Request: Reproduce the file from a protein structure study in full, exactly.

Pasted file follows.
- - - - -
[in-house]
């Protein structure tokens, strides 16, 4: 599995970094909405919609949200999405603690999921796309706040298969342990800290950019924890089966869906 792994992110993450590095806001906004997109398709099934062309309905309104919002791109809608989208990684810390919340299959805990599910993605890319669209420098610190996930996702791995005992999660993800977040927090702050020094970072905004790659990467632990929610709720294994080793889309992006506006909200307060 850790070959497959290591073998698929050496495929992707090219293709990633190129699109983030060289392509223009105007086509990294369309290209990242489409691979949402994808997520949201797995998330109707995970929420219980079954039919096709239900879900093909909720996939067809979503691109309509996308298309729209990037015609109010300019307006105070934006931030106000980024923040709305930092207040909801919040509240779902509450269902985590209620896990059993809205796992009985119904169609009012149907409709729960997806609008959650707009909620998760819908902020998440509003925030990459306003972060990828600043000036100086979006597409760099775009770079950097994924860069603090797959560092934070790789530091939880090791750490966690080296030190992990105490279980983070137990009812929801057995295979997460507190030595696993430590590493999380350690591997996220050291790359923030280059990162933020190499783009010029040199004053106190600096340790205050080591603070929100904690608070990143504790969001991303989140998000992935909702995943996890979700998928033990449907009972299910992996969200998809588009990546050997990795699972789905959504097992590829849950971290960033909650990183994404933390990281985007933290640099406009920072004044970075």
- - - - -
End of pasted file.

[in-house]
């Protein structure tokens, strides 16, 4: 599995970094909405919609949200999405603690999921796309706040298969342990800290950019924890089966869906 792994992110993450590095806001906004997109398709099934062309309905309104919002791109809608989208990684810390919340299959805990599910993605890319669209420098610190996930996702791995005992999660993800977040927090702050020094970072905004790659990467632990929610709720294994080793889309992006506006909200307060 850790070959497959290591073998698929050496495929992707090219293709990633190129699109983030060289392509223009105007086509990294369309290209990242489409691979949402994808997520949201797995998330109707995970929420219980079954039919096709239900879900093909909720996939067809979503691109309509996308298309729209990037015609109010300019307006105070934006931030106000980024923040709305930092207040909801919040509240779902509450269902985590209620896990059993809205796992009985119904169609009012149907409709729960997806609008959650707009909620998760819908902020998440509003925030990459306003972060990828600043000036100086979006597409760099775009770079950097994924860069603090797959560092934070790789530091939880090791750490966690080296030190992990105490279980983070137990009812929801057995295979997460507190030595696993430590590493999380350690591997996220050291790359923030280059990162933020190499783009010029040199004053106190600096340790205050080591603070929100904690608070990143504790969001991303989140998000992935909702995943996890979700998928033990449907009972299910992996969200998809588009990546050997990795699972789905959504097992590829849950971290960033909650990183994404933390990281985007933290640099406009920072004044970075």